The potential value of family pets to children with autism has been highlighted in an American study.
A University of Missouri researcher studied dog ownership decisions in families of children with autism.
Researcher Gretchen Carlisle found the parents reported the benefits of dog ownership included companionship, stress relief and opportunities for their children to learn responsibility.
Although her study addressed only dog ownership among families affected by autism, Carlisle said dogs might not be the best pet for every child with autism.
“Dogs may be best for some families, although other pets such as cats, horses or rabbits might be better suited to other children with autism and their particular sensitivities and interests,” she said.
“Children with autism spectrum disorders often struggle with interacting with others, which can make it difficult for them to form friendships,” said Carlisle, a research fellow at the Research Center for Human-Animal Interaction in the university’s College of Veterinary Medicine.
“Children with autism may especially benefit from interacting with dogs, which can provide unconditional, nonjudgmental love and companionship to the children.”
Carlisle interviewed 70 parents of children with autism. Nearly two-thirds of the parents in the study owned dogs, and of those parents, 94 percent reported their children with autism were bonded to their dogs.
Even in families without dogs, 70 percent of parents said their children with autism liked dogs. Many dog-owning parents said they specifically chose to get dogs because of the perceived benefits to their children with autism, Carlisle said.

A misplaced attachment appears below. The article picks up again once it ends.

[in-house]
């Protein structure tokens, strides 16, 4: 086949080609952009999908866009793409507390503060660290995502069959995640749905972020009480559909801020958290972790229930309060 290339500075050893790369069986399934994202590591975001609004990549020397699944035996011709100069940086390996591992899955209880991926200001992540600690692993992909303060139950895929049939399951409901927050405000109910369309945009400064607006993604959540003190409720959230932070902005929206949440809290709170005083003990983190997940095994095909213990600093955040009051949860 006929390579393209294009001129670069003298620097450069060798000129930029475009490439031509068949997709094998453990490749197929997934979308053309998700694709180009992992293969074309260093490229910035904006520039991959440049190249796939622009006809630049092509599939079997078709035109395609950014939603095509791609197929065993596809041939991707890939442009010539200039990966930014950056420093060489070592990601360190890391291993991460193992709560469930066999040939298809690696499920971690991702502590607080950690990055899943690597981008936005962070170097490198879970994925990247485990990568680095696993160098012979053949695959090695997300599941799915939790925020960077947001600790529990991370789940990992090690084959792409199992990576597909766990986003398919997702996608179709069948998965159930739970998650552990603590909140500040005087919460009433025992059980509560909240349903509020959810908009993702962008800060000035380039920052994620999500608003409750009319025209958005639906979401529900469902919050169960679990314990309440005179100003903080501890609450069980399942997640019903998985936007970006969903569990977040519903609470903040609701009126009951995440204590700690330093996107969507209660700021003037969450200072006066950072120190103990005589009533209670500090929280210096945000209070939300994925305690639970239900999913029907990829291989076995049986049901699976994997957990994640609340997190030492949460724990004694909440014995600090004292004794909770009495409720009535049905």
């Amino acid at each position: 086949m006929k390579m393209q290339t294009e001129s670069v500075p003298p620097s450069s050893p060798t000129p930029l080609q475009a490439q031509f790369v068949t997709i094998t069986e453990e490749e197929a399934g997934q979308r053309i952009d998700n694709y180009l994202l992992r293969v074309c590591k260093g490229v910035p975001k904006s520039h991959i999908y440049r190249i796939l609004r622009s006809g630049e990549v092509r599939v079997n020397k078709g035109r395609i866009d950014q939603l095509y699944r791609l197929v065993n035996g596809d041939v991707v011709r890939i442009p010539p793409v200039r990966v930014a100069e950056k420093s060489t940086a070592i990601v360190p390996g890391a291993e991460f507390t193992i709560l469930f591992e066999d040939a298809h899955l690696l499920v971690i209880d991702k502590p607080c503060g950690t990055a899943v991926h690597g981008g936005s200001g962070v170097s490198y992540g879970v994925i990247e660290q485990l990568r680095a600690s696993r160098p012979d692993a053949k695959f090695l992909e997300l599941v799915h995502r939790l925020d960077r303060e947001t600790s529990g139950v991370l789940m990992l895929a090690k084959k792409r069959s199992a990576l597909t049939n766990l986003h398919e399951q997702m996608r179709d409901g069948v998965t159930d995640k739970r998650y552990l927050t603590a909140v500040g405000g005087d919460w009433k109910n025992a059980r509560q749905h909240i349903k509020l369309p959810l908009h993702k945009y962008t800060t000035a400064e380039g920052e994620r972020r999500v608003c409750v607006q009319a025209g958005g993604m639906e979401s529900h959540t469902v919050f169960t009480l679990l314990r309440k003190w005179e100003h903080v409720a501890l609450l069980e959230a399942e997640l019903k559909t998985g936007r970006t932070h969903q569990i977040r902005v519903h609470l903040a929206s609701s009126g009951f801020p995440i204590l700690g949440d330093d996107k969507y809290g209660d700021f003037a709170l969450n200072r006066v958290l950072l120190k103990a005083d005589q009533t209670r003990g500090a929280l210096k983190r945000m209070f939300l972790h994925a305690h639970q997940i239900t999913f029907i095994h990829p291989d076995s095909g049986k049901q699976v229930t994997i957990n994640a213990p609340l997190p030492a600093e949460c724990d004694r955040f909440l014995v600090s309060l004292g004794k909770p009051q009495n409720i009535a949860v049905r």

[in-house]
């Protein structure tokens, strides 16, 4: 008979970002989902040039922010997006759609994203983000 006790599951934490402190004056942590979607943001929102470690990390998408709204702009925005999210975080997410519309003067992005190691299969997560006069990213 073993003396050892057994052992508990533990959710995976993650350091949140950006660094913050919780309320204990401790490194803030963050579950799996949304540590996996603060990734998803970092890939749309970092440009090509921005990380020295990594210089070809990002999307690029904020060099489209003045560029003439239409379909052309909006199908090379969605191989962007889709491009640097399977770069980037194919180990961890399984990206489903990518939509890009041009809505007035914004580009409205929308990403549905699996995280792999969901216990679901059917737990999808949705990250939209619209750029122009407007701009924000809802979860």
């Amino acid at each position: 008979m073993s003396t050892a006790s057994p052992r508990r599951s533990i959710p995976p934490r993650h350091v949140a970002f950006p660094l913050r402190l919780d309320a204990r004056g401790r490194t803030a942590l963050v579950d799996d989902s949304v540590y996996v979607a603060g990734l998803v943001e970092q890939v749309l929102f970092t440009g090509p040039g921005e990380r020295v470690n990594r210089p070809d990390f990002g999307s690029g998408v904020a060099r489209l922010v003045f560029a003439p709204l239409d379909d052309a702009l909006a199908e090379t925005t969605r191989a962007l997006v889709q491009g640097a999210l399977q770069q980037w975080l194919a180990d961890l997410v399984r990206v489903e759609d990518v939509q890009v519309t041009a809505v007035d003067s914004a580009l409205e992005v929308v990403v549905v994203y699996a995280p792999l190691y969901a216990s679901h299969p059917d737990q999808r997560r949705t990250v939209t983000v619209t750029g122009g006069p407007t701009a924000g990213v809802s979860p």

“Dogs can help children with autism by acting as a social lubricant,” she said. “For example, children with autism may find it difficult to interact with other neighborhood children.
“If the children with autism invite their peers to play with their dogs, then the dogs can serve as bridges that help the children with autism communicate with their peers.”
Parents of children with autism should consider their children’s sensitivities carefully when choosing a dog in order to ensure a good match between pet and child, Carlisle said.
“Bringing a dog into any family is a big step, but for families of children with autism, getting a dog should be a decision that’s taken very seriously.
“If a child with autism is sensitive to loud noises, choosing a dog that is likely to bark will not provide the best match for the child and the family. If the child has touch sensitivities, perhaps a dog with a softer coat, such as a poodle, would be better than a dog with a wiry or rough coat, such as a terrier.”
Carlisle recommended that parents involved their children with autism when choosing a dog.
“Many children with autism know the qualities they want in a dog,” Carlisle said. “If parents could involve their kids in choosing dogs for their families, it may be more likely the children will have positive experiences with the animals when they are brought home.
She said autistic children’s particular sensitivies might ultimately make other pets such as cats, horses or rabbits a more suitable choice.
Rebecca Johnson, a professor at the university’s College of Veterinary Medicine and an authority in gerontological nursing, said: “This research adds scientific credibility to the benefits of human-animal interaction.
“This research helps us understand the role of companion animals in improving the lives of children with autism and helps health professionals learn how to best guide families in choosing pets for their families.”
Carlisle’s study, “Pet Dog Ownership Decisions for Parents of Children With Autism Spectrum Disorder“, was published in the Journal of Pediatric Nursing.